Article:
What is a Digital Tachograph?

What is a Digital Tachograph?

A digital tachograph is a physical device that records a vehicle’s speed and driver actions over time. It is usually fitted to lorries, buses, trucks and larger commercial or public vehicles. This ensures the vehicle driver and the transport operator are complying with U.K. and E.U.transport rules and laws.

A tachograph unit is usually fitted behind the speedometer or gearbox of a vehicle’s dashboard. Historically tachographs recorded driving data on a disk by analogue means. But increasingly Digital Tachographs are now the norm. They are more efficient, more accurate and more secure. They use electronic data storage and telecommunication channels (like smart phones or the WiFi) to record and transfer driver data to a central point where it is analysed and archived.

According to WikiPedia, the digital tachograph succeeded the analogue tachograph as a result of European Union regulation 1360/2002. This regulation made digital tachographs mandatory for all relevant vehicles manufactured after August 1, 2005.

Digital tachographs would be required as of May 1, 2006 for all new vehicles for which EWG regulation VO(EWG) 3820/85 applies.

Digital Tachograph System

A digital tachograph system consists of a sender unit mounted to the vehicle gearbox, the tachograph head and a digital driver card unit. The sender unit produces electronic pulses as the gearbox output shaft turns. These pulses are interpreted as speed data by the tacho’ head.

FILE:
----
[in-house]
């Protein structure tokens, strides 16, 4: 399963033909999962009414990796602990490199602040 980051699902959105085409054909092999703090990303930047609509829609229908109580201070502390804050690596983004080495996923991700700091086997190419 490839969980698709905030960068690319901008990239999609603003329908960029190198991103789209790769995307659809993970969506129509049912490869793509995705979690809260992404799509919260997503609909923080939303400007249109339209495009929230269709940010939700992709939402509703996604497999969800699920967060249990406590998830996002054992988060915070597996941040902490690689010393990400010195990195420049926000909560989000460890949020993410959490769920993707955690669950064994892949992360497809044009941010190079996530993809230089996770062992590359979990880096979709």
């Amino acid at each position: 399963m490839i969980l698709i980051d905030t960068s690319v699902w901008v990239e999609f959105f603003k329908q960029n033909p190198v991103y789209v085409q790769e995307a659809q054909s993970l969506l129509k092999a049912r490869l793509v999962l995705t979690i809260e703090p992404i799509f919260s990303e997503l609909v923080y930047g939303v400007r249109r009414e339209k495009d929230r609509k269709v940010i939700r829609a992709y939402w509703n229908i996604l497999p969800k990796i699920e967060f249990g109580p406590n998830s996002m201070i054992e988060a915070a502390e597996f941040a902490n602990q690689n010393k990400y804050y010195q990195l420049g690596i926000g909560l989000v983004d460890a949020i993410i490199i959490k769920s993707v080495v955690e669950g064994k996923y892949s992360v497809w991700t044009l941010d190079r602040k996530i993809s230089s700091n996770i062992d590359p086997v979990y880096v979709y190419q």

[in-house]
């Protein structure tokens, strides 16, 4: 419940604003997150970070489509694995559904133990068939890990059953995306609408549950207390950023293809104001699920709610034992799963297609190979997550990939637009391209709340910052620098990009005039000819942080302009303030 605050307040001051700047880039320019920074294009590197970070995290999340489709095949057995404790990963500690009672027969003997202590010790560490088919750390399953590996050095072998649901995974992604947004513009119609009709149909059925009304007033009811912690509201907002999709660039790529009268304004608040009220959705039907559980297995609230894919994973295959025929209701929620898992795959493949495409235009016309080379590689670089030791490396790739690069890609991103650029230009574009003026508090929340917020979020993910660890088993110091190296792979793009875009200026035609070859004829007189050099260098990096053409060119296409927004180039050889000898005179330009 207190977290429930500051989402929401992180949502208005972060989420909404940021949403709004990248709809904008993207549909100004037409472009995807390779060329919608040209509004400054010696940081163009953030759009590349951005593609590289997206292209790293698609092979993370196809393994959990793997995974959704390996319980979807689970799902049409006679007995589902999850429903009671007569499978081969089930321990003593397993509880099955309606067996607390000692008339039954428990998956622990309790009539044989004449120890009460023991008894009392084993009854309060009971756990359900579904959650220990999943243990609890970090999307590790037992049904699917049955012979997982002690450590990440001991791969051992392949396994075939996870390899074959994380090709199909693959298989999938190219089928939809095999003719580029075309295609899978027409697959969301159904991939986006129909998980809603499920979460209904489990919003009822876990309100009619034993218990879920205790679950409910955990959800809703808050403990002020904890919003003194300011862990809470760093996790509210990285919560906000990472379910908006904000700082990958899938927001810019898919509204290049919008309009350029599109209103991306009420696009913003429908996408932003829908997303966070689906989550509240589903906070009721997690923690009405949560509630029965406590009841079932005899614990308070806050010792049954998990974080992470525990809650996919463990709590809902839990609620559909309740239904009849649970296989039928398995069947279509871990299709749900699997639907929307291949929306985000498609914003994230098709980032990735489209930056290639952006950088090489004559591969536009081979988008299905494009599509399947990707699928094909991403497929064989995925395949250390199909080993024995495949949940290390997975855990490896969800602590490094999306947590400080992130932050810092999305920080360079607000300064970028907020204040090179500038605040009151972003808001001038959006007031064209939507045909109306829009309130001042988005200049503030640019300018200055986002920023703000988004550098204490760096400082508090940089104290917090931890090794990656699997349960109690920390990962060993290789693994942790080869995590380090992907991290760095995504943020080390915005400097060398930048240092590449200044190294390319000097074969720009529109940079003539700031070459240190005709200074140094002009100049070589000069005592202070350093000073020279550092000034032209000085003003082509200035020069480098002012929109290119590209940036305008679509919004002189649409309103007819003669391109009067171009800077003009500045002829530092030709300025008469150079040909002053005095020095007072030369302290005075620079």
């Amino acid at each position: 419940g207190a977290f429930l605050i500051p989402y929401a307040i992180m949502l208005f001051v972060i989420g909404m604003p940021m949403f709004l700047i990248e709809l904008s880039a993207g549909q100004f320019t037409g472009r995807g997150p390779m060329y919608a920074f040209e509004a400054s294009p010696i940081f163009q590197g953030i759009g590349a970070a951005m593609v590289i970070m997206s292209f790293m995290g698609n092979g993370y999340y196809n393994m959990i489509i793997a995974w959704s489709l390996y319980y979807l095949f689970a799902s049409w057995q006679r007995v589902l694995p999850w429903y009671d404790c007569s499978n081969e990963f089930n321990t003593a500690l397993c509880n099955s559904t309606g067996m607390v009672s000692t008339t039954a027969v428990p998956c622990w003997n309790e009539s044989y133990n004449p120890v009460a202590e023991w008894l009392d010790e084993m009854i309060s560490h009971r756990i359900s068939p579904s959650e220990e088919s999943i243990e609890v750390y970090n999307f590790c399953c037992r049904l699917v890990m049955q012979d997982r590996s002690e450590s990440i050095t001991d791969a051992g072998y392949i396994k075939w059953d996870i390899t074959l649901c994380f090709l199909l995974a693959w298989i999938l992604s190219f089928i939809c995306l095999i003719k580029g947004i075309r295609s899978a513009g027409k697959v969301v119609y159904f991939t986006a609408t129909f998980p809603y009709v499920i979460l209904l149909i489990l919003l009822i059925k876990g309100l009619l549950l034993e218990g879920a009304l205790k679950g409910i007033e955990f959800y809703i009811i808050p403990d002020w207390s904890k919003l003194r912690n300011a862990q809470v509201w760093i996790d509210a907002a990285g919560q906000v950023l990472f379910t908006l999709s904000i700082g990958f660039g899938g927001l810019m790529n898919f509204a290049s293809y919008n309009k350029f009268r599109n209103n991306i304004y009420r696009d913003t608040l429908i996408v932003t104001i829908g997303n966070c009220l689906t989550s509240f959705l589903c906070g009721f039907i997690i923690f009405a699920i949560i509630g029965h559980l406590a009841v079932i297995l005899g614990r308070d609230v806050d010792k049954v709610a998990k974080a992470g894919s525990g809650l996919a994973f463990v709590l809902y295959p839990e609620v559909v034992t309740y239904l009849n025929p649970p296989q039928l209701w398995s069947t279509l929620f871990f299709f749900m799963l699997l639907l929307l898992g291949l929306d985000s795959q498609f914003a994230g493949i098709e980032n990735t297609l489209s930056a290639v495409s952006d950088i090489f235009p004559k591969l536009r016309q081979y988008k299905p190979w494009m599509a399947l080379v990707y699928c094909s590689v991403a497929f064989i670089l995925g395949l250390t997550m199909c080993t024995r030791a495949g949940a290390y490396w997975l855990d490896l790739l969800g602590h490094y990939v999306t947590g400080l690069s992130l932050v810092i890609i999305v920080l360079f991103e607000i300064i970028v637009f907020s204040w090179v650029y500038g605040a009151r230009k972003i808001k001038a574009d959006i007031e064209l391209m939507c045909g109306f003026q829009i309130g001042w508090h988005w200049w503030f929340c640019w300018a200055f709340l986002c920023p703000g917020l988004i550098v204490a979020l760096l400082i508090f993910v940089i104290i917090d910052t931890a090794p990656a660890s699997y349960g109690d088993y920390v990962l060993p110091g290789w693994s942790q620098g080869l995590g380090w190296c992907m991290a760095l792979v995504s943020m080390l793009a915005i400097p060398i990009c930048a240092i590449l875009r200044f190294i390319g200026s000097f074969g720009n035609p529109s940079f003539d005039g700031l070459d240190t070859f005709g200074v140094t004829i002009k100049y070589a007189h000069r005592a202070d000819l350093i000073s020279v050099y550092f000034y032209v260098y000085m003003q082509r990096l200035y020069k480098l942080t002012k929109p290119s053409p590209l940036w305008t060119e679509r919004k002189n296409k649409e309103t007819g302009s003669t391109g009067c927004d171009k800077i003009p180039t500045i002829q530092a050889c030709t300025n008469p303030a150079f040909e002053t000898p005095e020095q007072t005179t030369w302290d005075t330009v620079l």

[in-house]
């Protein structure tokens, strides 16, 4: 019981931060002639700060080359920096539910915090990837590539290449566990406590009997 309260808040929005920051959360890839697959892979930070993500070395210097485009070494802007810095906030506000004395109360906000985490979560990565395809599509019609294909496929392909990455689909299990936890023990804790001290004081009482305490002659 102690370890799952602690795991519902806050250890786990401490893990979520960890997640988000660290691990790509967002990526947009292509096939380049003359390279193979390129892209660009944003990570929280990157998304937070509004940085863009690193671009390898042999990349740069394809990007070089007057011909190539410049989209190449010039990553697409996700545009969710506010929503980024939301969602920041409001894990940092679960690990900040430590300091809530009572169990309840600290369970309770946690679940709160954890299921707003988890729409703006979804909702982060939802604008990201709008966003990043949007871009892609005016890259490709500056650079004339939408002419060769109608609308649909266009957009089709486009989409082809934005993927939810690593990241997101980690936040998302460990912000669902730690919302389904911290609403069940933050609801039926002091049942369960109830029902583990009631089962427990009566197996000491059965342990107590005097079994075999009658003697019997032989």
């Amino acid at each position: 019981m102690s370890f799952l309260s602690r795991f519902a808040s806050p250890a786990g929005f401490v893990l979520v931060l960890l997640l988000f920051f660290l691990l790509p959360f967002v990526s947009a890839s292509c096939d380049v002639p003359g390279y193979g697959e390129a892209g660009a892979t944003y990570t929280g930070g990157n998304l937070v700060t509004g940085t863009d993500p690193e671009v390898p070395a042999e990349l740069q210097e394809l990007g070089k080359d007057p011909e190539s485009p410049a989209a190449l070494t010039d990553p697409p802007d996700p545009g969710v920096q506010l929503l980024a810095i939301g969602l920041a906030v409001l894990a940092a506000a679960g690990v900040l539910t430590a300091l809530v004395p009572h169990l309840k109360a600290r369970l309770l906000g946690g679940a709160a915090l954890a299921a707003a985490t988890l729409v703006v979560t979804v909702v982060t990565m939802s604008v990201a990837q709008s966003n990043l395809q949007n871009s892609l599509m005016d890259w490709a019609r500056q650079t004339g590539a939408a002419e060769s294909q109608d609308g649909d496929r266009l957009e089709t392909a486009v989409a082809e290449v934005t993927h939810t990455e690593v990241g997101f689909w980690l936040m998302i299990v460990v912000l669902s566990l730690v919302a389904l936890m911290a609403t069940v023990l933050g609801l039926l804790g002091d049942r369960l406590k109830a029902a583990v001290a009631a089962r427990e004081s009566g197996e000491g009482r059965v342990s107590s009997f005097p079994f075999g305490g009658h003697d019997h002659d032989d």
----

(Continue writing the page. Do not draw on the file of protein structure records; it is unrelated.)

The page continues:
The sender unit and head are electronically paired and the pulses from the sender to the head are encrypted as a security measure / deterrent to tampering and then recorded on a driver smart-card.

Drivers are legally required to accurately record their driving activities, retain these records and produce them on demand to transport authorities (or police) who are charged with enforcing regulations that govern drivers’ working hours (WTD).

The main European Regulation (EC) 561/2006 of the European Parliament and of the Council [3] defines drivers hours.

As well as automatically receiving speed data, the tachograph records the driver’s activity selected from a choice of modes. When the vehicle is in motion, the drive mode is activated automatically. There are different modes, work mode, rest mode. The rest and availability modes can be manually selected by the driver whilst stationary.

Model Units and Card Systems

Digital Tachograph units, systems, card readers are available from various manufacturers in the UK: such as: Stonebridge, Continental and Actia SmartTach.

Each driver needs a Driver Smartcard which are used by drivers to digitally record driving information. The Operator will also have a Company Card to retrieve tachograph data from their drivers tachograph head. This card also allows a company to lock information so that it cannot be subsequently obtained by another operator.

A third type of card is a Master Control Card as used by law enforcement agencies/police to retrieve data from the tachograph head. A control card overrides any company locks put in place by operators.

And a fourth card is the Workshop Card as used by authorised tachograph technicians/engineers to fit and calibrate tachographs.